Thursday, September 06, 2007

Concurrent Threading Series (J# Revisited)

After discussing the .NET approach to threading and asynchronous processing, I figured I would circle back to my goal of showing in J# how threading would be accomplished in the same manner it was in our Java application example. Here is what the code looks like (mostly from the different Microsoft references on MSDN web-site. The interesting thing I found is that the use of IAsyncResult is slightly different in Jsharp and requires the use of an additional object System.Runtime.Remoting.Messaging.AsyncResult.

import System.Threading.ThreadPool;
import System.Threading.WaitHandle;
import System.Runtime.Remoting.Messaging.AsyncResult;
import System.IAsyncResult;
import System.AsyncCallback;

/** @delegate */
public delegate String taskDelegate(String x);

public class Example
public static int NUM_THRDS_CONCURRENT = 60;
* Initializations to be done only once by application
* Setup thread pool globally.
int workerThreads = 0, completionPortThreads = 0;
ThreadPool.GetMaxThreads(workerThreads, completionPortThreads);
//If current pool size is less than our maximum, change the pool size
boolean changePoolSize = false;
if (workerThreads < NUM_THRDS_CONCURRENT)
changePoolSize = true;
if (completionPortThreads < NUM_THRDS_CONCURRENT)
completionPortThreads = NUM_THRDS_CONCURRENT;
changePoolSize = true;
if (changePoolSize) ThreadPool.SetMaxThreads(workerThreads, completionPortThreads);

public Example()

public static void main() {
Example instance = new Example();
System.out.println("Processing started " + System.DateTime.get_Now().ToString());
instance = null;

public void execute()
int NUM_THRDS = 100;
taskDelegate tasks[] = new taskDelegate[NUM_THRDS];
IAsyncResult ars[] = new IAsyncResult[NUM_THRDS];
WaitHandle _handles[] = new WaitHandle[NUM_THRDS];

for(int i=0; i<NUM_THRDS; i++) {
tasks[i] = new taskDelegate(task);
ars[i] = tasks[i].BeginInvoke("Thread #" + i,
new AsyncCallback(aCallback),
_handles[i] = ars[i].get_AsyncWaitHandle();

// use wait handles to ensure threads complete before continuing
// in this example we are just printing data,
// but this is useful if after async calls you need to sort/manipulate results.
for (int i = 0; i < NUM_THRDS; i++)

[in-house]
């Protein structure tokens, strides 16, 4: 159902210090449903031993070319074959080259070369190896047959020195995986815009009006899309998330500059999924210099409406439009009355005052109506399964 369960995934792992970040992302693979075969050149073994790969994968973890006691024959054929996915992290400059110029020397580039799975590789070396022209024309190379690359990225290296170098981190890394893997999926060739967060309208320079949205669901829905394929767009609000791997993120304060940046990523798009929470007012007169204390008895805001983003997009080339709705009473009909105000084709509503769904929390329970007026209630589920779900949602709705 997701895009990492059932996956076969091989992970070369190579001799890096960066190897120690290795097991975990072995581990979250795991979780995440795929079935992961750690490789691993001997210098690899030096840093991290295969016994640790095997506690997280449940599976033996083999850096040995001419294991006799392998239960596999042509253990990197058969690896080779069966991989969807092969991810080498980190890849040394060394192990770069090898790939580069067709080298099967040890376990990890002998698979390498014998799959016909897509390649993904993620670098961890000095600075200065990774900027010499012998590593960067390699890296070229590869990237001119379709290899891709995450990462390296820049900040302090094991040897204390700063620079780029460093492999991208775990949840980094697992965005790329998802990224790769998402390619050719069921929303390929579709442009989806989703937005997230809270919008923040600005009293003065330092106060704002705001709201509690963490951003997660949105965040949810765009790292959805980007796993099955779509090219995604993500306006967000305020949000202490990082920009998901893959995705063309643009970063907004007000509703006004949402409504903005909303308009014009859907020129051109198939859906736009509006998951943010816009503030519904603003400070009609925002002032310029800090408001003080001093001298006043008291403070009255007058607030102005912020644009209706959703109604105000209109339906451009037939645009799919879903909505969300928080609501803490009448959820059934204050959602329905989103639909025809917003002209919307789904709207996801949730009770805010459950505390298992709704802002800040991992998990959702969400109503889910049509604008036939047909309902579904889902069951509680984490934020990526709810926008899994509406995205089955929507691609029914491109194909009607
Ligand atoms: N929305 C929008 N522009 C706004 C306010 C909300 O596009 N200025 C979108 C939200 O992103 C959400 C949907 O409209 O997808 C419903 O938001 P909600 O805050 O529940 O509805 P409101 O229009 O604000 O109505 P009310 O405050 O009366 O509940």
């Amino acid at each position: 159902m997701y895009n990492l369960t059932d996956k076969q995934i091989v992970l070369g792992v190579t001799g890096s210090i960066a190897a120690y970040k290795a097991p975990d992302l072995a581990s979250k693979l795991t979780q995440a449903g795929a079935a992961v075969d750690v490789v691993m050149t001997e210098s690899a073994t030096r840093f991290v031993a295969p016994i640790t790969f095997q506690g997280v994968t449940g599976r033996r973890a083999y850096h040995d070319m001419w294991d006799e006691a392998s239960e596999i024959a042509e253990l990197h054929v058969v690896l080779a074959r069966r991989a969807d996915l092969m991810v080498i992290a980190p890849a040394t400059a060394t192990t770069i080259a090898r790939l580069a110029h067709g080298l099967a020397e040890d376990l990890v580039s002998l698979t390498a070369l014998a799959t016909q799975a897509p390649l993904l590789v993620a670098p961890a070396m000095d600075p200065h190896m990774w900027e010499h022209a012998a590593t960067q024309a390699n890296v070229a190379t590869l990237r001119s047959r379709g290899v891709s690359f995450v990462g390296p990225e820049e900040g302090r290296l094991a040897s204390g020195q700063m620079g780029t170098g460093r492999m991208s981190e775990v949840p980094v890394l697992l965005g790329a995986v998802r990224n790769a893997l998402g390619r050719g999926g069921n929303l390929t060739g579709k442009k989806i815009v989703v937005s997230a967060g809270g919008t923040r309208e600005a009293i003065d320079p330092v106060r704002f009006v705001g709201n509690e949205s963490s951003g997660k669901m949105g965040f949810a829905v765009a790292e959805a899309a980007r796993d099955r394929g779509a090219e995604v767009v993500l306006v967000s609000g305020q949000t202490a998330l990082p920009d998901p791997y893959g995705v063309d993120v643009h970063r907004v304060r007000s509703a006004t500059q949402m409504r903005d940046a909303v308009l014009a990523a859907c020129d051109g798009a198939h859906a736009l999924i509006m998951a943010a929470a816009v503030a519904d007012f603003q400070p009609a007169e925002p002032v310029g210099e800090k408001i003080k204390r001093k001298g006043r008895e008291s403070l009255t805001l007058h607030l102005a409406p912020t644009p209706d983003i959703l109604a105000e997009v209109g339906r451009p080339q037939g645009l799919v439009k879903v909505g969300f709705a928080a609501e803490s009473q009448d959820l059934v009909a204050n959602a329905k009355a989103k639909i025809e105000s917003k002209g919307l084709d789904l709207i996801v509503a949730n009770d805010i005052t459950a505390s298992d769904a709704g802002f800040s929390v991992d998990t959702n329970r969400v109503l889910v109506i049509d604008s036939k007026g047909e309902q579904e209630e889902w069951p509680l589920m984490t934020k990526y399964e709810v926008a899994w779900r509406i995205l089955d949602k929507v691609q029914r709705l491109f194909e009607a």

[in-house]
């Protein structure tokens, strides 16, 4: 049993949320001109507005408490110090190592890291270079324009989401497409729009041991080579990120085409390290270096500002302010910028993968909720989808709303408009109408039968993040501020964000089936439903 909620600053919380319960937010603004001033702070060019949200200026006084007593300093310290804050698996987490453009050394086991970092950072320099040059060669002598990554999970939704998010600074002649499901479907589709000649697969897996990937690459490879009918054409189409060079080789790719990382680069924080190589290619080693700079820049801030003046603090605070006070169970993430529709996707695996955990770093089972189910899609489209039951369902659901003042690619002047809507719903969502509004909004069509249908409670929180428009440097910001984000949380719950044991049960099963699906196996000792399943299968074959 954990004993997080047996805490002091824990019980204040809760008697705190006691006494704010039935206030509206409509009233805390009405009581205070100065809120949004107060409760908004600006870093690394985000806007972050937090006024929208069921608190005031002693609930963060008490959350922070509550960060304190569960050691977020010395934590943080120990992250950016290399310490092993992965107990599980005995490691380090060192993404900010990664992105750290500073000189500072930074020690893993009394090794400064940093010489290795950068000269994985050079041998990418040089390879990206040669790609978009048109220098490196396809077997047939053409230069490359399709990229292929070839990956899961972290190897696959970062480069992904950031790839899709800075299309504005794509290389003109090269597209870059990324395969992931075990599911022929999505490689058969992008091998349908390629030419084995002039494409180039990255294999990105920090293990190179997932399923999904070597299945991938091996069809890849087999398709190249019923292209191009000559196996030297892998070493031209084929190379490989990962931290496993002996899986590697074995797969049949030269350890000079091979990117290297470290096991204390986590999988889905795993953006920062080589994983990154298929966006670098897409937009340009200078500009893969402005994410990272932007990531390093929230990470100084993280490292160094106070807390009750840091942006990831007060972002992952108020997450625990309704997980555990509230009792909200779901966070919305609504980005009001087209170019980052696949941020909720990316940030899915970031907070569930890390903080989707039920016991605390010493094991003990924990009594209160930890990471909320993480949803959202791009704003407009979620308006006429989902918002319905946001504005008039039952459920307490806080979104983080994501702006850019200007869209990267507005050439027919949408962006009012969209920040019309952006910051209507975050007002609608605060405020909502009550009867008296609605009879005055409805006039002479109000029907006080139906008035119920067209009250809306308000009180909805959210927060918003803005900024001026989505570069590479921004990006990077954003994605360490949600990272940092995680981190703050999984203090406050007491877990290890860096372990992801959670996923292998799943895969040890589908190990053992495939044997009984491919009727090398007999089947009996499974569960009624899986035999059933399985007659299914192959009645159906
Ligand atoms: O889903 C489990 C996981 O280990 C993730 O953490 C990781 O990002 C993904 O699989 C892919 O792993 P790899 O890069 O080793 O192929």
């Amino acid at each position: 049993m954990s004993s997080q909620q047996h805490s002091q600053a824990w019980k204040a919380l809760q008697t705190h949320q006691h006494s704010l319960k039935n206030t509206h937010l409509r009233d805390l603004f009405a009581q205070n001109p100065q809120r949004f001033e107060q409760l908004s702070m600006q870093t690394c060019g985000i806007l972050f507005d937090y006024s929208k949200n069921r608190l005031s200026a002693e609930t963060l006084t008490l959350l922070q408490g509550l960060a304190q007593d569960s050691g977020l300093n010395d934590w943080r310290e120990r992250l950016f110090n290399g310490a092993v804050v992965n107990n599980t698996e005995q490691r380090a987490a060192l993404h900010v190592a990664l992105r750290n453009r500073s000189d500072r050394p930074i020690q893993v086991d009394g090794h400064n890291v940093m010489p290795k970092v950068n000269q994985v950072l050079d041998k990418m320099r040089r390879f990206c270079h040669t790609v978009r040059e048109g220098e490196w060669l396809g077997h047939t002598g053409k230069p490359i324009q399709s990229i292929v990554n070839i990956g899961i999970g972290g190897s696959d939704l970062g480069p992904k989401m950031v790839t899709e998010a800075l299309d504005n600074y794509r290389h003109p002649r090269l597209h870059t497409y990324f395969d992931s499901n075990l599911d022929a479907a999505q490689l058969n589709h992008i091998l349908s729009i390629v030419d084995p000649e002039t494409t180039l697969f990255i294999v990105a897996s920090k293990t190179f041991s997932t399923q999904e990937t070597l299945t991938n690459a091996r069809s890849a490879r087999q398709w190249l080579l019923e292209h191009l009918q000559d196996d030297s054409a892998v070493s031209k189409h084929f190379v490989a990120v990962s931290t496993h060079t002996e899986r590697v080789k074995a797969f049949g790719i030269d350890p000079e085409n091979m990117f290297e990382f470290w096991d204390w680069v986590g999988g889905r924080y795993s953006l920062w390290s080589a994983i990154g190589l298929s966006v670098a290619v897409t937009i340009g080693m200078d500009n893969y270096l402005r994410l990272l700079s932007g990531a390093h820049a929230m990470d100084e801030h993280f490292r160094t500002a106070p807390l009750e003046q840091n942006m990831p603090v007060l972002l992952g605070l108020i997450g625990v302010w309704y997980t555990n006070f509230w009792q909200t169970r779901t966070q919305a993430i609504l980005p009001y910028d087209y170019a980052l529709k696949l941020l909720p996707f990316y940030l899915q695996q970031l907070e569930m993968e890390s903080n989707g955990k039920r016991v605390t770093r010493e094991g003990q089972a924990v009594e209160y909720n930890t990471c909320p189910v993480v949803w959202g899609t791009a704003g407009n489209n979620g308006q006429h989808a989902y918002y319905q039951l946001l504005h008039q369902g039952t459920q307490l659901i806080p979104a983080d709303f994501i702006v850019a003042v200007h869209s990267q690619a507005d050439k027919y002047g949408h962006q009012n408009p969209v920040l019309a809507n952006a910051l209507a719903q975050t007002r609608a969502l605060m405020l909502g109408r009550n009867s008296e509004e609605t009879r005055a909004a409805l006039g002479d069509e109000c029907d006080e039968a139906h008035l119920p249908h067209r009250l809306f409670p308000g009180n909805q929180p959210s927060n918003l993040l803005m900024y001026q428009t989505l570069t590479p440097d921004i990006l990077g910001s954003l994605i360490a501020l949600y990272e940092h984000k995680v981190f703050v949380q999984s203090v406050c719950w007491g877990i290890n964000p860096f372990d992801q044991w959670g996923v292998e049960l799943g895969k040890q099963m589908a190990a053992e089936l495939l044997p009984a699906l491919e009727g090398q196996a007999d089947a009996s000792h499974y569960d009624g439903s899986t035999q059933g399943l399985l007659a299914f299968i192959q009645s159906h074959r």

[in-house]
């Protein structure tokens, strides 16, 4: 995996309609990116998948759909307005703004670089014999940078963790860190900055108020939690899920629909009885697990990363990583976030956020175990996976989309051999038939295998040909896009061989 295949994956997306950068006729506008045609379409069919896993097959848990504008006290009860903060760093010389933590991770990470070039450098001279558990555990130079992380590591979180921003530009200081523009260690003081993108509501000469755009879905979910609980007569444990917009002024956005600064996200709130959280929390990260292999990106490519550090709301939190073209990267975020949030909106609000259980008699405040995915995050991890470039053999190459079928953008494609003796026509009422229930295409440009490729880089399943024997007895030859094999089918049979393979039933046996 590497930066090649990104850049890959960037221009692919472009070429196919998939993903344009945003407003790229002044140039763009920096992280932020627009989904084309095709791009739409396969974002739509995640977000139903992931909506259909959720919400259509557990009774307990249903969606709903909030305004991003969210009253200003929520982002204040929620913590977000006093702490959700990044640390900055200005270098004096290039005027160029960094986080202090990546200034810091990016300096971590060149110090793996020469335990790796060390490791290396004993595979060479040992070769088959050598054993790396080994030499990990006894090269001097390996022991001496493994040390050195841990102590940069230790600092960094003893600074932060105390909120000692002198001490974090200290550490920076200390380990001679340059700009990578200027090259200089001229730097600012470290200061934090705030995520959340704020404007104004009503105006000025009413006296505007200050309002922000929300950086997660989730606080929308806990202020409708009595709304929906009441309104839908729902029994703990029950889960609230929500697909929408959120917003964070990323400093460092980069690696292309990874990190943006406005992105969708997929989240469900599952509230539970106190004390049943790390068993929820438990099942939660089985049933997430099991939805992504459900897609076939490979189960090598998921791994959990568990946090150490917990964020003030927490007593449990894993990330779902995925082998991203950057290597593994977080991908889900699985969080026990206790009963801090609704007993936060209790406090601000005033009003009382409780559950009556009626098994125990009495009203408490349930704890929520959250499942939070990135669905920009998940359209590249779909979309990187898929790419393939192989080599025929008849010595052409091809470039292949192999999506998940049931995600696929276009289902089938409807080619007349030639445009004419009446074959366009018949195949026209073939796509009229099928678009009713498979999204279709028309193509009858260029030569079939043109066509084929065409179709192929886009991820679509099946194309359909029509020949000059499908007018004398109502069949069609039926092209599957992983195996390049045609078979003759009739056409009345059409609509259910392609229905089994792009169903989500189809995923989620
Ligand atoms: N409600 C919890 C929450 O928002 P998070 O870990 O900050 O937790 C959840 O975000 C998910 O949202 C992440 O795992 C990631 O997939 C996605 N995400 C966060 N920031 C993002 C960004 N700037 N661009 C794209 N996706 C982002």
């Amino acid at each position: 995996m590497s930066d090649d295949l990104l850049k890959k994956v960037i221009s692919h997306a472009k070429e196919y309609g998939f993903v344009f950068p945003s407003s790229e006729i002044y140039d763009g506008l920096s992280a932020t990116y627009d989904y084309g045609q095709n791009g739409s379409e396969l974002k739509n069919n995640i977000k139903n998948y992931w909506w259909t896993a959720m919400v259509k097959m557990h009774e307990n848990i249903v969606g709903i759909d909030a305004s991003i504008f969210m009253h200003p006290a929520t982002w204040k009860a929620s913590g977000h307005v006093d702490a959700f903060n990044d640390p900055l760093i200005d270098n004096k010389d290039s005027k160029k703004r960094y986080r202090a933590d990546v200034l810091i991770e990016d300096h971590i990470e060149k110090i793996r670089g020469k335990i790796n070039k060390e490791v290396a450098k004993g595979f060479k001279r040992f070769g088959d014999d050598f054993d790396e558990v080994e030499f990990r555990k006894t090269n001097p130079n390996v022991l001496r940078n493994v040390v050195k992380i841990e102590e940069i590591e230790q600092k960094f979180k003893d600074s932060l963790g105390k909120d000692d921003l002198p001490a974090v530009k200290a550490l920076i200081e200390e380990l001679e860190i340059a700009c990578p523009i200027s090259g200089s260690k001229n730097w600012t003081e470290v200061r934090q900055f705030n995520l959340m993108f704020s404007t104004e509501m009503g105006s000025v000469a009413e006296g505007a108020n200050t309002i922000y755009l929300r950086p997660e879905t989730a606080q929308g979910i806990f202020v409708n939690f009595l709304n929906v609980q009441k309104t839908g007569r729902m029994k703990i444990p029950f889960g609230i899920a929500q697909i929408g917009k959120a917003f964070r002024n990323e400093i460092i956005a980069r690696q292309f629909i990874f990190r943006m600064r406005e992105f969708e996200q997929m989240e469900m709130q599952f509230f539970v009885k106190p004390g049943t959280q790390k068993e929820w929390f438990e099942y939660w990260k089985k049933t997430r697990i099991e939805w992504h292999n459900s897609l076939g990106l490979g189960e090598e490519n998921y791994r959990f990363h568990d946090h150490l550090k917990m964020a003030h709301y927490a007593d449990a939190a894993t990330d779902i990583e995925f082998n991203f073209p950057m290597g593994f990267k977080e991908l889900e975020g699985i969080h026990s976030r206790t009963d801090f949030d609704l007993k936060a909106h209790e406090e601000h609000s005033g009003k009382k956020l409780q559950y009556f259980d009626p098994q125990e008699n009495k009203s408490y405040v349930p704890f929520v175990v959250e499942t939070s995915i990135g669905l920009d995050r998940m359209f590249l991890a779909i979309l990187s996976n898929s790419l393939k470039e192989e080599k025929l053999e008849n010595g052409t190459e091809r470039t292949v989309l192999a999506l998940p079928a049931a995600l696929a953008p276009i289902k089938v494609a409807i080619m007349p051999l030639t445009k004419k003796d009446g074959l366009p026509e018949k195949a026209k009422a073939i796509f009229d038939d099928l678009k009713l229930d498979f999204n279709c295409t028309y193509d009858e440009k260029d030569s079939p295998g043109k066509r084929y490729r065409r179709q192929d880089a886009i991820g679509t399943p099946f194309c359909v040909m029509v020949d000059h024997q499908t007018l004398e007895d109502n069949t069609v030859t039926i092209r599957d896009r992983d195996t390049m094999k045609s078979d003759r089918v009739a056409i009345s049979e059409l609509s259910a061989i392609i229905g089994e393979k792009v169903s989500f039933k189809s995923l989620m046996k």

catch (InterruptedException e)
// exception handling

tasks = null;
ars = null;

/* Asynchronous callback method used to call EndInvoke and process results */
public void aCallback(IAsyncResult ar) {
taskDelegate t = (taskDelegate)ar.get_AsyncState();
AsyncResult aResult = (AsyncResult)ar;
taskDelegate temp = (taskDelegate)(aResult.get_AsyncDelegate());
t = null; temp = null; aResult = null;

public String task(String x)
try {
} catch(InterruptedException e) {
// exception handling
return (x.trim() + ": " + System.DateTime.get_Now().ToString());

I tried to correlate other examples/practices in here like the use of a static initializer to set the size of the pool or other data/objects you want done once, but the remainder of the code is straight from documentation on the different .NET classes as mentioned above. Note the use of the AsyncWaitHandles, as I have found it is a good way to signal the calling thread when all the Async activities have completed. Otherwise, you can start a loop from the number of total threads and do i-- (decrement counter) within AsyncCallback method to indicate the number of threads still running.

1 comment:

kccjr2 said...

For issuing the wait command on the async threads (i.e. WaitOne() code executed in loop), the code can be simplified through use of the static (class) method WaitAll(WaitHandles[]) from the WaitHandle class.


Another simplification using for-each methodology.

for (WaitHandle h : _handles) h.WaitOne();

The above construct indicates for each WaitHandle in the array _handles assigned to h perform tasks.

The former solution works if all the loop is used for is issuing the wait command to an async thread; however, sometimes you may need to do some other task based on the number of handles and the latter for each method may be useful.